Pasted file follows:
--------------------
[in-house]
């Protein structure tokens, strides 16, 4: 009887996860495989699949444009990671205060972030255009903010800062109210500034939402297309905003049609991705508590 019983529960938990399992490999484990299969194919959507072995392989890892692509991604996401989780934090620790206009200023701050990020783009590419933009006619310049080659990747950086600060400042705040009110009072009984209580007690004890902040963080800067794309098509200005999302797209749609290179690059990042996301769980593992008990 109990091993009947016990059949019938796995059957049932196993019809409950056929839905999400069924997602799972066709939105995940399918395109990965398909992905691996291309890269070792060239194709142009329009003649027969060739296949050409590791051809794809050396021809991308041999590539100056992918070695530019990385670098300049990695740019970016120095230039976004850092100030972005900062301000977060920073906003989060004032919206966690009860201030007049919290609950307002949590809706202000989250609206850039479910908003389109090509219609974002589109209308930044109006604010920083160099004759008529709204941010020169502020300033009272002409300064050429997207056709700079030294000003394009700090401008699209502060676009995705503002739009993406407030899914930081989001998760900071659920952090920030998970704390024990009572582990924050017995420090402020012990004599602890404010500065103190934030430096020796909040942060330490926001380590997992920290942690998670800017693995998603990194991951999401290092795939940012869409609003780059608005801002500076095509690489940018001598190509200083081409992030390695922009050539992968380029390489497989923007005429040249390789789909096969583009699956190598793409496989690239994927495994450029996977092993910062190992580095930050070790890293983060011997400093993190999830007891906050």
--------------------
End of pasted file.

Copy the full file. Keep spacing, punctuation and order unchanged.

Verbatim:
[in-house]
């Protein structure tokens, strides 16, 4: 009887996860495989699949444009990671205060972030255009903010800062109210500034939402297309905003049609991705508590 019983529960938990399992490999484990299969194919959507072995392989890892692509991604996401989780934090620790206009200023701050990020783009590419933009006619310049080659990747950086600060400042705040009110009072009984209580007690004890902040963080800067794309098509200005999302797209749609290179690059990042996301769980593992008990 109990091993009947016990059949019938796995059957049932196993019809409950056929839905999400069924997602799972066709939105995940399918395109990965398909992905691996291309890269070792060239194709142009329009003649027969060739296949050409590791051809794809050396021809991308041999590539100056992918070695530019990385670098300049990695740019970016120095230039976004850092100030972005900062301000977060920073906003989060004032919206966690009860201030007049919290609950307002949590809706202000989250609206850039479910908003389109090509219609974002589109209308930044109006604010920083160099004759008529709204941010020169502020300033009272002409300064050429997207056709700079030294000003394009700090401008699209502060676009995705503002739009993406407030899914930081989001998760900071659920952090920030998970704390024990009572582990924050017995420090402020012990004599602890404010500065103190934030430096020796909040942060330490926001380590997992920290942690998670800017693995998603990194991951999401290092795939940012869409609003780059608005801002500076095509690489940018001598190509200083081409992030390695922009050539992968380029390489497989923007005429040249390789789909096969583009699956190598793409496989690239994927495994450029996977092993910062190992580095930050070790890293983060011997400093993190999830007891906050």